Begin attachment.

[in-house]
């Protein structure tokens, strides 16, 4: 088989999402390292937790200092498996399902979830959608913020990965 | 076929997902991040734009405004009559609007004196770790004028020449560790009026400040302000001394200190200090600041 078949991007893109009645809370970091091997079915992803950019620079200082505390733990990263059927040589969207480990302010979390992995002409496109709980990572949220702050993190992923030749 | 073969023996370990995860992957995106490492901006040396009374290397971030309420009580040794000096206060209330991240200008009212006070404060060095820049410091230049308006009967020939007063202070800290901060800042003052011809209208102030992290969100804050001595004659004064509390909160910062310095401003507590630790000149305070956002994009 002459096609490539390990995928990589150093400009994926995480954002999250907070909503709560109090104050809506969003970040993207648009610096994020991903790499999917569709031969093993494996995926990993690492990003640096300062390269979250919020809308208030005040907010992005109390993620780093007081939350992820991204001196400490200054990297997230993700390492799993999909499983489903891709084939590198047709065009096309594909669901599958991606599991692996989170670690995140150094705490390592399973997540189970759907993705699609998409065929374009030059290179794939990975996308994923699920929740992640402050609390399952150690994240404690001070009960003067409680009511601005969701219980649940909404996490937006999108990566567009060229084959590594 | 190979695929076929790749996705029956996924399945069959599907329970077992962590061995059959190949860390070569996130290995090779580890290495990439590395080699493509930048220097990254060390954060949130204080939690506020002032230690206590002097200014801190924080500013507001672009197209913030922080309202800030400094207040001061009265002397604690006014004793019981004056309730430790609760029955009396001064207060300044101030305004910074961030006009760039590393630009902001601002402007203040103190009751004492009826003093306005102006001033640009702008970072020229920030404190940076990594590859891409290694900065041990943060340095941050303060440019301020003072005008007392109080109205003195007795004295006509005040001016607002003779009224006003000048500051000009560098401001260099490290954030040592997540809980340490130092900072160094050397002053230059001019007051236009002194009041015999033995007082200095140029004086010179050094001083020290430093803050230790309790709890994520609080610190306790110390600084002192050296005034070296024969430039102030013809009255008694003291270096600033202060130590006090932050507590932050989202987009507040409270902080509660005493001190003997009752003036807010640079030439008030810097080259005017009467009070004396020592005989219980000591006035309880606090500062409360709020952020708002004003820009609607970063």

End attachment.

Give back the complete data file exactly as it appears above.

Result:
[in-house]
């Protein structure tokens, strides 16, 4: 088989999402390292937790200092498996399902979830959608913020990965 | 076929997902991040734009405004009559609007004196770790004028020449560790009026400040302000001394200190200090600041 078949991007893109009645809370970091091997079915992803950019620079200082505390733990990263059927040589969207480990302010979390992995002409496109709980990572949220702050993190992923030749 | 073969023996370990995860992957995106490492901006040396009374290397971030309420009580040794000096206060209330991240200008009212006070404060060095820049410091230049308006009967020939007063202070800290901060800042003052011809209208102030992290969100804050001595004659004064509390909160910062310095401003507590630790000149305070956002994009 002459096609490539390990995928990589150093400009994926995480954002999250907070909503709560109090104050809506969003970040993207648009610096994020991903790499999917569709031969093993494996995926990993690492990003640096300062390269979250919020809308208030005040907010992005109390993620780093007081939350992820991204001196400490200054990297997230993700390492799993999909499983489903891709084939590198047709065009096309594909669901599958991606599991692996989170670690995140150094705490390592399973997540189970759907993705699609998409065929374009030059290179794939990975996308994923699920929740992640402050609390399952150690994240404690001070009960003067409680009511601005969701219980649940909404996490937006999108990566567009060229084959590594 | 190979695929076929790749996705029956996924399945069959599907329970077992962590061995059959190949860390070569996130290995090779580890290495990439590395080699493509930048220097990254060390954060949130204080939690506020002032230690206590002097200014801190924080500013507001672009197209913030922080309202800030400094207040001061009265002397604690006014004793019981004056309730430790609760029955009396001064207060300044101030305004910074961030006009760039590393630009902001601002402007203040103190009751004492009826003093306005102006001033640009702008970072020229920030404190940076990594590859891409290694900065041990943060340095941050303060440019301020003072005008007392109080109205003195007795004295006509005040001016607002003779009224006003000048500051000009560098401001260099490290954030040592997540809980340490130092900072160094050397002053230059001019007051236009002194009041015999033995007082200095140029004086010179050094001083020290430093803050230790309790709890994520609080610190306790110390600084002192050296005034070296024969430039102030013809009255008694003291270096600033202060130590006090932050507590932050989202987009507040409270902080509660005493001190003997009752003036807010640079030439008030810097080259005017009467009070004396020592005989219980000591006035309880606090500062409360709020952020708002004003820009609607970063």